Major brands have been taking more aggressive steps toward inclusion and diversity in their advertising campaigns in recent years. However, it seems that some are finding it challenging to navigate these waters without causing controversy, as evidenced by the recent backlash Bud Light faced due to its partnership with TikTok influencer Dylan Mulvaney. Mulvaney, a gay man who documents his so-called journey into girlhood on TikTok, achieved internet fame and secured various brand deals, one of which was with Bud Light. Known for its stereotypical male-centric consumer base, the brand's decision to feature Mulvaney in an advertisement bewildered and even angered some audiences. The backlash was rooted in the fact that Mulvaney, a man, was appropriating womanhood and embodying all the worst stereotypes of femininity. Critics argued that this was not only inappropriate but potentially damaging to women's portrayal in media.
Mulvaney's ads featured him donning a black mini dress, showing off Bud Light beer, and seemingly mocking the concept of women not understanding sports. In another video, he danced in a bathtub surrounded by Bud Light cans. This polarizing representation led to calls for a boycott of the beer, putting Bud Light and its parent company, Anheuser Busch, in hot water. Alissa Heinerscheid, Bud Light's VP of Marketing, defended the decision on a podcast, stating that Bud Light needed to attract younger consumers and modernize its image. The ad campaign aimed to convey an inclusive message and appeal to both women and men. However, following the boycott threats, Heinerscheid was placed on a leave of absence.
While some celebrated this decision as a repercussion of the controversial ad, others argue that the leave is more of a temporary measure to mitigate public outcry rather than a punitive action. As pointed out by a Twitter user, Heinerscheid is unlikely to suffer any major career consequences due to her socio-economic status and connections. Regardless of what happens to Heinerscheid, it's clear that the Bud Light boycott that thus ensued was indeed successful.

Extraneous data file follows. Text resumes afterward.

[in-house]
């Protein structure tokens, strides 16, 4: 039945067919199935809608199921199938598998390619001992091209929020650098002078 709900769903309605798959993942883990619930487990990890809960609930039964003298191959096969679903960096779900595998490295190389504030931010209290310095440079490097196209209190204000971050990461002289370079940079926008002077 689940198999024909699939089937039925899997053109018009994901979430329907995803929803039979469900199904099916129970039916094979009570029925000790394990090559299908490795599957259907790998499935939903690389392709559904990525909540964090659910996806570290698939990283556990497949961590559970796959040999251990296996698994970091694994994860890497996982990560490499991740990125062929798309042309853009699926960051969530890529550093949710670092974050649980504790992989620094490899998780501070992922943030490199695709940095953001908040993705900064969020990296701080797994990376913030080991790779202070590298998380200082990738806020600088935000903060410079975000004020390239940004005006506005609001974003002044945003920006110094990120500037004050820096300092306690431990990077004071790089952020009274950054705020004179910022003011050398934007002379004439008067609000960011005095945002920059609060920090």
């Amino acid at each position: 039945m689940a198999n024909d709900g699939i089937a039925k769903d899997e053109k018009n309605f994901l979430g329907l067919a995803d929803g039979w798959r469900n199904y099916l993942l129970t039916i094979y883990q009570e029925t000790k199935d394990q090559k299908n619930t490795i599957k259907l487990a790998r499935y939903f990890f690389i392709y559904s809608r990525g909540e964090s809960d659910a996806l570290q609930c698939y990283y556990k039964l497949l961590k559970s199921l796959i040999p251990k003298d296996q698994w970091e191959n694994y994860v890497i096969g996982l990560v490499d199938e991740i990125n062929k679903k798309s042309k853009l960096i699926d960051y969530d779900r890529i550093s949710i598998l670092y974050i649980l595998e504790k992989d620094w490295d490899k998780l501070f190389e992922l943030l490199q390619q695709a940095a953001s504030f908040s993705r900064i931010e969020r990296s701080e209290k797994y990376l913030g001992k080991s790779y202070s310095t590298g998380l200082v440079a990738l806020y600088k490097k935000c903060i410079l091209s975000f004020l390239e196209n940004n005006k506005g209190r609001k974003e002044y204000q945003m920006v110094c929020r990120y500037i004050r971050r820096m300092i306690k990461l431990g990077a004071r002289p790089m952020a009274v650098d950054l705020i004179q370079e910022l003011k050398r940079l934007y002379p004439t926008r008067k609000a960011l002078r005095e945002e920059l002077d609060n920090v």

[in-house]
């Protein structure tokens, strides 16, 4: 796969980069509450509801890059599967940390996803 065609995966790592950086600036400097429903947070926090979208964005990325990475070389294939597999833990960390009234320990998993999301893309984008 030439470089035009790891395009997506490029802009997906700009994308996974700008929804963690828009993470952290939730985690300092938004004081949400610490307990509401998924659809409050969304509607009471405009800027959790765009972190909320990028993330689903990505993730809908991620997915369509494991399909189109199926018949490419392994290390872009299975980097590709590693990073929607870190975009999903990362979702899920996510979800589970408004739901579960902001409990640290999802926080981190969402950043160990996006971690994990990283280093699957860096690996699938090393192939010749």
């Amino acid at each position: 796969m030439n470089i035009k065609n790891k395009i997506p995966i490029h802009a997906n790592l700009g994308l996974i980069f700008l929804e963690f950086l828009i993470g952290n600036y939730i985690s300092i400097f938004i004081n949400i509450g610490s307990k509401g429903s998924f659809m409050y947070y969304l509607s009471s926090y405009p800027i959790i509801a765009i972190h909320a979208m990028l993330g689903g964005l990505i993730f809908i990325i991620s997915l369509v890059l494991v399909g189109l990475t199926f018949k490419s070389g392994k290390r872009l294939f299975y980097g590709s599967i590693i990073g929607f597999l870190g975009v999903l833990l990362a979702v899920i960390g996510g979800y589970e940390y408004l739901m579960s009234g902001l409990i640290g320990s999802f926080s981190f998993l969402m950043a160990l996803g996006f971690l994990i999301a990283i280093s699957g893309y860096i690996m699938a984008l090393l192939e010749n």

Bud Light Sales Dropped $15.7 Billion Due to Boycott over Dylan Mulvaney Controversy
Since the contentious promotion on April 1 during the NCAA March Madness tournament, the market value of Anheuser-Busch InBev, which counts Bud Light as its fourth bestselling brand, has plummeted by $15.7 billion. Over the same period, other major publicly traded global beer brands have seen a $3.2 billion increase in market value, according to S&P Global Market Intelligence.
The boycott has caused Bud Light sales to decrease by more than 23% as of the week ending May 6, according to NielsenIQ data cited by JPMorgan Chase beverage analyst Jared Dinges. He went on to speculate that a 12-13% volume decline on an annualized basis would be a realistic expectation given the current consumer sentiment toward Bud Light.
However, the seeming crisis has not raised alarm bells among analysts. They argue that the sell-off is overdone, pointing to the company's robust performance in other areas. While the U.S. represents the largest revenue source for the Belgium-based Anheuser-Busch, accounting for 25% of the total in 2022, Bud Light represents only 7% of the volume sold in the same year. Dinges forecasts a 12% drop in U.S. beer volumes for Anheuser-Busch this year, which would translate into a 23% decrease in earnings before interest, taxes, depreciation, etc. However, he still sees a positive outlook for the shares with a price target of $76 per share, marking a 29% increase from the close on Tuesday.
Another positive development for the beleaguered company is that while U.S. cash flow is expected to decrease by 26%, the rest of the business's upgrades will offset this. The company's cash flow is only likely to fall by 4%, much less severe than the 45% drop in EBITDA that the current share price seems to suggest. In fact, Anheuser-Busch's adjusted earnings per share are predicted to shrink less than 1% this year before bouncing back in 2024 with an 18% growth. The average target price from analysts stands at $73 per share, and the company's long-term growth is expected to maintain at 9.6%.
Dinges believes that "risk-reward is favorable from here," given the current stock price. While Anheuser-Busch has undoubtedly been affected by the Bud Light controversy, analysts are confident that the company's diverse portfolio and strong financials outside the U.S. will help weather the storm and eventually recover from this hiccup. Perhaps this boycott will only have a temporary impact, but for many people on the right who oppose gender theory and the ever-growing progressive values that are overtaking Hollywood and major corporations, this boycott sends an important message to other brands. It's becoming increasingly clearer that this kind of move from corporations such as Anheuser Busch is worth a temporary dip in sales—it gains them social credit in the world of intersectional politics, as well as favor with LGBT activists. If conservatives want to continue making a dent that will affect these companies, they will have to approach every other boycott with the same fervor in the future, which will hopefully leave more permanent damage on companies that don't have the same reach and wealth as Anheuser Busch does.